Castration Doesn’t Hurt
by Marina J. Neary
|Part 8: The Melody of Sirens|
Rinnie’s unexpected approval kept me scratching my head. I mean, I had prepared myself for a grapple of my life. I was fully armed and ready to fight, but the assault never came. I felt kind of silly standing in my invisible armor, with an imaginary sword in hand.
God finds the most peculiar times to answer our prayers. Could it be that Mariana Sofia, the gentle, supportive soul mate whom I buried years ago, was finally emerging?
When we came home, Rinnie started packing my shirts. She even gave me a bottle with vitamin supplements for men over forty. “You’ll need to keep your strength up,” she said. “This is nothing like clicking your mouse all day.”
“I’ll be back before you know it,” I assured her. “The tour is only supposed to last for six months, unless we get an extension. It’s OK with my boss. He said he’ll give me an unpaid sabbatical. My job is safe. I even get to keep the benefits. The producers will pay me a stipend for food and souvenirs.
“Best of all, I’ll get to see new places and meet new people! Siobhain said I could stay with her while we’re in rehearsal mode. Ever since she and her fiancé split, she has a huge house all to herself, with an indoor pool and a sauna.”
“Siobhain seems like a genuinely sweet person,” Rinnie said, looking me in the eye. “I am so happy you have a friend like her in your life. I think that’s what you’ve been lacking for all these years — a beautiful, generous, understanding friend.”
The day before my departure, Rinnie decided to throw a go-away barbecue. We spent three hours in the kitchen preparing dishes, rubbing hips, exchanging kisses. For a second there I got a taste of what normal couples do.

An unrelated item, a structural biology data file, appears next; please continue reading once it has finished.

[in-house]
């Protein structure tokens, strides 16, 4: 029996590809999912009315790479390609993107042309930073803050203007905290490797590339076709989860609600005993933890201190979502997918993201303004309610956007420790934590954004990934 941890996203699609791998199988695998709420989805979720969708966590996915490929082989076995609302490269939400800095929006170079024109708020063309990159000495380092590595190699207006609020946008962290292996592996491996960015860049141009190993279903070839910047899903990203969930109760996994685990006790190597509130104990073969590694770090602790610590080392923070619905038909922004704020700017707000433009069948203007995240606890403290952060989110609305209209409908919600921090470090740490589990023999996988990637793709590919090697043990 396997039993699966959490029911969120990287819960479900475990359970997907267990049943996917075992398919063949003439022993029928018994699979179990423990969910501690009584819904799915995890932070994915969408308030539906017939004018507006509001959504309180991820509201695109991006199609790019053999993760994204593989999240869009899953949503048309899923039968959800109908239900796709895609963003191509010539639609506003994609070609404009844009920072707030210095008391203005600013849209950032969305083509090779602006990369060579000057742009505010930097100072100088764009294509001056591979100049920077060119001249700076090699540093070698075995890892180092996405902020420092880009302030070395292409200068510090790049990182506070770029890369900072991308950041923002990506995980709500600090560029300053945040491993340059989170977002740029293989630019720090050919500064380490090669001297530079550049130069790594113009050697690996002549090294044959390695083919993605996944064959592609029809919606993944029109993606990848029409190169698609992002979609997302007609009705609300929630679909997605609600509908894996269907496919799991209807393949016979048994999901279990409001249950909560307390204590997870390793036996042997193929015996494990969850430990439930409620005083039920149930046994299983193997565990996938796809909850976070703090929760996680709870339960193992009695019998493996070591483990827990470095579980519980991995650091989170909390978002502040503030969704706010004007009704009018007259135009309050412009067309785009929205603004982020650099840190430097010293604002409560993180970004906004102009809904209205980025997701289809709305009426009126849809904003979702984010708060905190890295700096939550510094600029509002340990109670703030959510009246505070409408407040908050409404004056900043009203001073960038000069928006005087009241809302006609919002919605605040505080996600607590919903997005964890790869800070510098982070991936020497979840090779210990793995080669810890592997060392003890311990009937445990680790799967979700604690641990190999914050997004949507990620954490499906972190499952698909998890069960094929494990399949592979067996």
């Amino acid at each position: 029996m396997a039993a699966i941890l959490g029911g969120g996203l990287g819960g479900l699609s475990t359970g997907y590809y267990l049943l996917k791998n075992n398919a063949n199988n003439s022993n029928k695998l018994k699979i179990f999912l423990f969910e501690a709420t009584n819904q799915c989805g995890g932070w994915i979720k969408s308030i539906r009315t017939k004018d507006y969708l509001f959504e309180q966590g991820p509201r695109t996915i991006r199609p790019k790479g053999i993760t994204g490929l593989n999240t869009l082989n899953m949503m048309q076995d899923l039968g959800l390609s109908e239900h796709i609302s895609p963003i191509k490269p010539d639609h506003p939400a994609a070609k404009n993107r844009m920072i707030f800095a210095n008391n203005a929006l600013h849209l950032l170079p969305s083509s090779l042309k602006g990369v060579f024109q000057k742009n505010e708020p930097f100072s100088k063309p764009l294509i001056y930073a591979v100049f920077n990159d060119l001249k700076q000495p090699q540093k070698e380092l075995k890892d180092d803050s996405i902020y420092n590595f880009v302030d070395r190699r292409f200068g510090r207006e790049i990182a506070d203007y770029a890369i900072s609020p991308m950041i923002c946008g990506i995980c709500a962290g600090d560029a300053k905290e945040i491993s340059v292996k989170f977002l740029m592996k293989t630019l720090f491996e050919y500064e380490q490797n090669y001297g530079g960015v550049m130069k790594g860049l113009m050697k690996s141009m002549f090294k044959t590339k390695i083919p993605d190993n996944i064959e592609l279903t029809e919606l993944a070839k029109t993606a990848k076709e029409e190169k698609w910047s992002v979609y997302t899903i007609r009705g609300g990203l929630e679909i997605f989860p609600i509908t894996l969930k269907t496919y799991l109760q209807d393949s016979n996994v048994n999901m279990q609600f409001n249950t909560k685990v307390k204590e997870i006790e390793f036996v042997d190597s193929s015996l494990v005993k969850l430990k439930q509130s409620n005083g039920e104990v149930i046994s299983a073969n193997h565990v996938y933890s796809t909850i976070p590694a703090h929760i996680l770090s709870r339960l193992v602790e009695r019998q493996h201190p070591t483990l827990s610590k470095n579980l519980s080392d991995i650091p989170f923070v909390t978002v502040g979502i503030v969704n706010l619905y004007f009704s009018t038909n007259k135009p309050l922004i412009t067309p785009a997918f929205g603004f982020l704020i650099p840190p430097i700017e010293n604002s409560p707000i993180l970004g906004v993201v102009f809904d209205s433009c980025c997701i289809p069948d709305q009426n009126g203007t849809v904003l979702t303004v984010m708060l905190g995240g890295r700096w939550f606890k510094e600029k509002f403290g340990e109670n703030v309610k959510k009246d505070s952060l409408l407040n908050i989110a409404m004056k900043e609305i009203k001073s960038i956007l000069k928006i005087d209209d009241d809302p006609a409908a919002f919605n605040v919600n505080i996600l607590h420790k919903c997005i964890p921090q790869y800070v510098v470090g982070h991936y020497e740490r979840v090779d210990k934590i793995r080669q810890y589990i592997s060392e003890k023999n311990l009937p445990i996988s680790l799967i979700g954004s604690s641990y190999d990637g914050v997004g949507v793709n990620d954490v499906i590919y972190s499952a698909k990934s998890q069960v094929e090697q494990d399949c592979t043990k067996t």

We ended up with a bagful of watermelon rinds and shrimp peels which I volunteered to take out. I lingered by the garbage bin, glancing up at the clear June sky, inhaling the smell of decaying fish product and fermenting juice. Those were the smells of suburban happiness.
Suddenly, I felt on my right shin a brush of a hot rubbery surface, like a bicycle tire. A shove sent me flying face down the pavement.
I spat out the concrete particles, glanced up and saw Allen’s helmeted head above mine. He had just learned how to ride his bike without the training wheels.
“Sorry, Daddy,” he continued. “It was an accident. I forgot how to use the brakes.”
I grinned and winked, letting him know it was no big deal. Then, when I tried to get up, I heard a loud pop. My right leg went limp, and I found myself back on the pavement, howling at the blinding sun.
My screams roused Rinnie. She appeared on the porch wearing an apron, with a barbeque spatula in her hand.“Allen!” she screamed. “What happened to your father?”
“It was an accident, Mommy...”
“Look what you’ve done!” she continued, untying the strings of her apron and wiping her hands with it. “You crippled him, at least for the summer. You popped his Achilles’ tendon! Now he won’t be able to participate in that Irish dancing show that he was so excited about. He’ll just have to spend the rest of his summer in a cast. I hope you’re happy, young man. Just for that you will lose your TV privileges. Now, get back inside!”
Rinnie continued to scold Allen, but I could not hear the rest of her tirade. All sounds suddenly became muffled. The blazing disk of the sun faded before my eyes. I vaguely remember the paramedics arriving, loading me into the ambulance truck. I remember Rinnie waving at me from the porch, her one hand resting on Allen’s shoulder. They looked like they were sending me off on a routine business trip.
On the way to the hospital, the paramedics kept taking my vitals signs, asking me questions, but I couldn’t make a single sound. They started wondering if, perhaps, I bumped my head too, so they started shining flashlights in my eyes. That light looked nothing like the light you see at the end of the tunnel before you die.
“I don’t have a concussion,” I muttered at last. “My life’s over, but my head’s fine. Someone, please shoot me.”
The two paramedics looked at each other, nodded simultaneously and reached out for a capsule with a sedative.
Copyright © 2011 by Marina J. Neary